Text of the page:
Monthly Archives: July 2010
“Real [sales] professionals listen 80 percent of the time and talk 20 percent.” Rick Phillips, the author of the article “Don’t Pressure, Persuade” espoused this ‘fact’ in the Jan/Feb 2010 Selling Power Magazine. I disagree. If you take this statement at face value, you could actually sound more like an interrogator than a sales person.
Certainly we want to listen more than we talk but let’s step back a bit and think of how you may want to approach your potential customer before peppering him or her with questions. You Continue reading
How valuable can a piece of paper be? I’m not talking about currency—just a piece of paper with words that you wrote on it. For some, it can mean accomplishing your lifelong dream. That’s certainly the case of Reggie Williams, a rookie playing basketball for the Golden State Warriors. It seems that Reggie learned the value of writing down your goals in order to accomplish your dreams. He took that advice to heart and says that was the key to attaining his dream of playing for the NBA. That advice he got was from me Continue reading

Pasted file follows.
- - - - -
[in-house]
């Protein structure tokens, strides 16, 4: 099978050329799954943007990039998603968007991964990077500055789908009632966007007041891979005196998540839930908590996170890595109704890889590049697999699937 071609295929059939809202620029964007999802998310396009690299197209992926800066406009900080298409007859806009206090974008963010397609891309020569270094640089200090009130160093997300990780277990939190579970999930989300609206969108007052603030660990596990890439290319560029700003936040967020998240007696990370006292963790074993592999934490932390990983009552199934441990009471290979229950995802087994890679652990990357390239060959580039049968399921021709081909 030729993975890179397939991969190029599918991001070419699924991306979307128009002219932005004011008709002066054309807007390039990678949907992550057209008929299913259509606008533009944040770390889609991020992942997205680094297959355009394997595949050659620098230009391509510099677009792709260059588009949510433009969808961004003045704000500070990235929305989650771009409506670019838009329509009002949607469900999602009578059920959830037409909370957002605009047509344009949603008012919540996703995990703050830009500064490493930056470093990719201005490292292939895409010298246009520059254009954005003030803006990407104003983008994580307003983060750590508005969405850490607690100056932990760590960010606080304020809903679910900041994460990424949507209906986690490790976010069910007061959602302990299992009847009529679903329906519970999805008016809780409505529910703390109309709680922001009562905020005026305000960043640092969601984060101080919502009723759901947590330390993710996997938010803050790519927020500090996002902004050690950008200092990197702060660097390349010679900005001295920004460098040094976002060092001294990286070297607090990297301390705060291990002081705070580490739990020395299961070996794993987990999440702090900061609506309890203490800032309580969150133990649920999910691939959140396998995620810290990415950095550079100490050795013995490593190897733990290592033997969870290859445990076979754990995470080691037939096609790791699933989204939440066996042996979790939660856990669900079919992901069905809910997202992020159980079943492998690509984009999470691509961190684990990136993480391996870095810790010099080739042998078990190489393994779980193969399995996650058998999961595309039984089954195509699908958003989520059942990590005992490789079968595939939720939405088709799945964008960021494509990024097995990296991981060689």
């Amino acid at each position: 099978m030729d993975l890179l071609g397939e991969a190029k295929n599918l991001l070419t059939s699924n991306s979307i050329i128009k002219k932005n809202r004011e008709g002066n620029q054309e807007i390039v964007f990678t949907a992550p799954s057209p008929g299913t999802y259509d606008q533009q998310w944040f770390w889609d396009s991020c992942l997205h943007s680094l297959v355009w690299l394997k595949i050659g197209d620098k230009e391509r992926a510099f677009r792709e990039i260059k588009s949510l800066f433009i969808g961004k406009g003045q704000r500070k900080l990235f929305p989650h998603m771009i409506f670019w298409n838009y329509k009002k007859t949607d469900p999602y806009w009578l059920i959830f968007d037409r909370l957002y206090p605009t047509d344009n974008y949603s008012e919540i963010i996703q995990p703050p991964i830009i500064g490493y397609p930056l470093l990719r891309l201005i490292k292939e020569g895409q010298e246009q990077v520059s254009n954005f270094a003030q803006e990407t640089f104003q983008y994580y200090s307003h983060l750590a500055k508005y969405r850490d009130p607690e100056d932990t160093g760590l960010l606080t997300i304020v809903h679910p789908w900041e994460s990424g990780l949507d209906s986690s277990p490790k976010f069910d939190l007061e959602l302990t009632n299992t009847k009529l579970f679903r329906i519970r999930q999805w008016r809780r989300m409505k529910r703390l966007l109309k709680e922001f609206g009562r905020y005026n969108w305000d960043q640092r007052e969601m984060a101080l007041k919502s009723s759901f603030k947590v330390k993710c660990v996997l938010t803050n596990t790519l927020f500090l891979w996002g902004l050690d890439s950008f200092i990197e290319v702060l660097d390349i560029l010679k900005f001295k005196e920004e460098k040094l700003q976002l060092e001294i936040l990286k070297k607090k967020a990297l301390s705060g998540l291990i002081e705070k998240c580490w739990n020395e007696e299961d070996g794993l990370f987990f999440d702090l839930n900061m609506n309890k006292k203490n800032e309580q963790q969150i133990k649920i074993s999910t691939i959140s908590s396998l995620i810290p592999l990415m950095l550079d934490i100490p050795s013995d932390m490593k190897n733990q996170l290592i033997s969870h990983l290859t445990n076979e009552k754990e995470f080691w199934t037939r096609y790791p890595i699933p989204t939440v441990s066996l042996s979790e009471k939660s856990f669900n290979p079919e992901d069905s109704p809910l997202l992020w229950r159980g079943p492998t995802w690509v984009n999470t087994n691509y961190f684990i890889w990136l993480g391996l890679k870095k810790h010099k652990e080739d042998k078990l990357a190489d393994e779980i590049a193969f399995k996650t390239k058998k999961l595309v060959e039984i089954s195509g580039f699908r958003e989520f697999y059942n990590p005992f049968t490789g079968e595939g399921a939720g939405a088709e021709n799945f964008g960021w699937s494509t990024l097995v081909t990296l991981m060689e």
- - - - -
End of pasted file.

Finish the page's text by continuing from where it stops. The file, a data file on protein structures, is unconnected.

Maybe we should spend more time trying to be remarkable if we want to be more successful. I recently received a reminder of this when I got an email from Richard, a rep who worked for me years ago. It’s always great to hear from former colleagues, especially ones that pass on great ideas. Richard shared with me a presentation he created to address the need to continually strive for success, to put forth that extra effort, so that one can become “remarkable”.
We frequently talk about how you need to differentiate yourself, especially in sales. Continue reading
Here’s a big idea—without meaningful dialogue, there can be no selling! What exactly does this mean? In brief, it means that unless you engage in a substantive truthful conversation, an interaction that is purposeful and worthwhile with your customer, you are not likely to sell anything.
In our previous blog, we’ve discussed the engine that drives success in selling when you are in front of a customer—KMR: Knowledge, Messaging and Relationships. Meaningful dialogue is often limited to those situations where Continue reading